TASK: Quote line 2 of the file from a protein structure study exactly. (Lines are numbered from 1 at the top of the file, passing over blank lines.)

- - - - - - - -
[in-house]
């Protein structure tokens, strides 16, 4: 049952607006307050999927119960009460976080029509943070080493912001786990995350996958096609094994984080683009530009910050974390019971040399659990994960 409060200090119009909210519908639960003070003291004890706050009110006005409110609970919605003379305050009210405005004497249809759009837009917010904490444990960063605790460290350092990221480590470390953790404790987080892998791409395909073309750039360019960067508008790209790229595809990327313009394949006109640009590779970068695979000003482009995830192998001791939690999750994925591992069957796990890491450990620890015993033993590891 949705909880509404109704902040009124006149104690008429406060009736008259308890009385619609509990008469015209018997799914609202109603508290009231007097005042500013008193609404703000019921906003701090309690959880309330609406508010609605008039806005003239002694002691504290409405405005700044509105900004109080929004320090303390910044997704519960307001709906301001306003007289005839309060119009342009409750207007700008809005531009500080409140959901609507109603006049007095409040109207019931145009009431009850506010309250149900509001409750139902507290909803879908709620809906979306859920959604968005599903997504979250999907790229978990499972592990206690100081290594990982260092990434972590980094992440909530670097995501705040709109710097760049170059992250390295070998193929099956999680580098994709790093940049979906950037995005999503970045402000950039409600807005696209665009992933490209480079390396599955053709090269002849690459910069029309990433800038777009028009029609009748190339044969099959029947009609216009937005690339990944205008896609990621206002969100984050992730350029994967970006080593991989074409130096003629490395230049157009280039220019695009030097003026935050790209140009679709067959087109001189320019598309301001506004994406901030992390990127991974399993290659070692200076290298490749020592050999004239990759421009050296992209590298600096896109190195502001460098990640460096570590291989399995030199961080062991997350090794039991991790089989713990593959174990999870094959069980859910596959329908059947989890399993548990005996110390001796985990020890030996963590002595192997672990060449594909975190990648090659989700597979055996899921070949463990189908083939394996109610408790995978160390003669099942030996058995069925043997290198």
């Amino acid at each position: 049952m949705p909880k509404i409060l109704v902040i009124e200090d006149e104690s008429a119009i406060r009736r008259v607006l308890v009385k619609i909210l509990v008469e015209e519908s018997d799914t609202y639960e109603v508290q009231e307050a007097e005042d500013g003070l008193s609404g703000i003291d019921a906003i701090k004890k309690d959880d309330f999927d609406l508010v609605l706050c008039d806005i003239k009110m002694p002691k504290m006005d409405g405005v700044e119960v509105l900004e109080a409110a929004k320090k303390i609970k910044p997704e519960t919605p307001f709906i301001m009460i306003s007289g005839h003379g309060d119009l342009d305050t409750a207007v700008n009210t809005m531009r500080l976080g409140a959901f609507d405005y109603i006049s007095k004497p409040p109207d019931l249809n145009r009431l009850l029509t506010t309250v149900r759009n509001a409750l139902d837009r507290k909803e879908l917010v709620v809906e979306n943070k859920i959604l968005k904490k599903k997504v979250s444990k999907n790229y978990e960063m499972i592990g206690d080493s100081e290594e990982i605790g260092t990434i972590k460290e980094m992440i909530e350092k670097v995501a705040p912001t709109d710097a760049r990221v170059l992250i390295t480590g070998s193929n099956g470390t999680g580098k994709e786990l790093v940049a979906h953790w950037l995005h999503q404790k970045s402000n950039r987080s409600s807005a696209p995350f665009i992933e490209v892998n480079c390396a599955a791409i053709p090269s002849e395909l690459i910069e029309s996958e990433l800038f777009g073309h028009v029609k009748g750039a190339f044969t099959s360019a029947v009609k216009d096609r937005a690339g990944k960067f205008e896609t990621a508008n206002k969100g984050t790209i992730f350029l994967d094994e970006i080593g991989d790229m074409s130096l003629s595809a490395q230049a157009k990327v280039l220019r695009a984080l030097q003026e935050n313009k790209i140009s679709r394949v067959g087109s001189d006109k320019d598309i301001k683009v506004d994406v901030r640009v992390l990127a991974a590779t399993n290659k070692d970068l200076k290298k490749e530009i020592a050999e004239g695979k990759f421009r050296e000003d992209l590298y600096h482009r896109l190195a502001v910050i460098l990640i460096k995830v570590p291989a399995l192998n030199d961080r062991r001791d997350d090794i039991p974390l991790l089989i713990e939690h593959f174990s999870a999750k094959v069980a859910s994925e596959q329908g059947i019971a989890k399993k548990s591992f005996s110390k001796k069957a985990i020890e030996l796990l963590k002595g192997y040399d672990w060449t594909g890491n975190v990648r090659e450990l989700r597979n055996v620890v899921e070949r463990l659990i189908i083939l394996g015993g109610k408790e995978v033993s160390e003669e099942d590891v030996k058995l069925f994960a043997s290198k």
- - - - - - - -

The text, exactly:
């Protein structure tokens, strides 16, 4: 049952607006307050999927119960009460976080029509943070080493912001786990995350996958096609094994984080683009530009910050974390019971040399659990994960 409060200090119009909210519908639960003070003291004890706050009110006005409110609970919605003379305050009210405005004497249809759009837009917010904490444990960063605790460290350092990221480590470390953790404790987080892998791409395909073309750039360019960067508008790209790229595809990327313009394949006109640009590779970068695979000003482009995830192998001791939690999750994925591992069957796990890491450990620890015993033993590891 949705909880509404109704902040009124006149104690008429406060009736008259308890009385619609509990008469015209018997799914609202109603508290009231007097005042500013008193609404703000019921906003701090309690959880309330609406508010609605008039806005003239002694002691504290409405405005700044509105900004109080929004320090303390910044997704519960307001709906301001306003007289005839309060119009342009409750207007700008809005531009500080409140959901609507109603006049007095409040109207019931145009009431009850506010309250149900509001409750139902507290909803879908709620809906979306859920959604968005599903997504979250999907790229978990499972592990206690100081290594990982260092990434972590980094992440909530670097995501705040709109710097760049170059992250390295070998193929099956999680580098994709790093940049979906950037995005999503970045402000950039409600807005696209665009992933490209480079390396599955053709090269002849690459910069029309990433800038777009028009029609009748190339044969099959029947009609216009937005690339990944205008896609990621206002969100984050992730350029994967970006080593991989074409130096003629490395230049157009280039220019695009030097003026935050790209140009679709067959087109001189320019598309301001506004994406901030992390990127991974399993290659070692200076290298490749020592050999004239990759421009050296992209590298600096896109190195502001460098990640460096570590291989399995030199961080062991997350090794039991991790089989713990593959174990999870094959069980859910596959329908059947989890399993548990005996110390001796985990020890030996963590002595192997672990060449594909975190990648090659989700597979055996899921070949463990189908083939394996109610408790995978160390003669099942030996058995069925043997290198």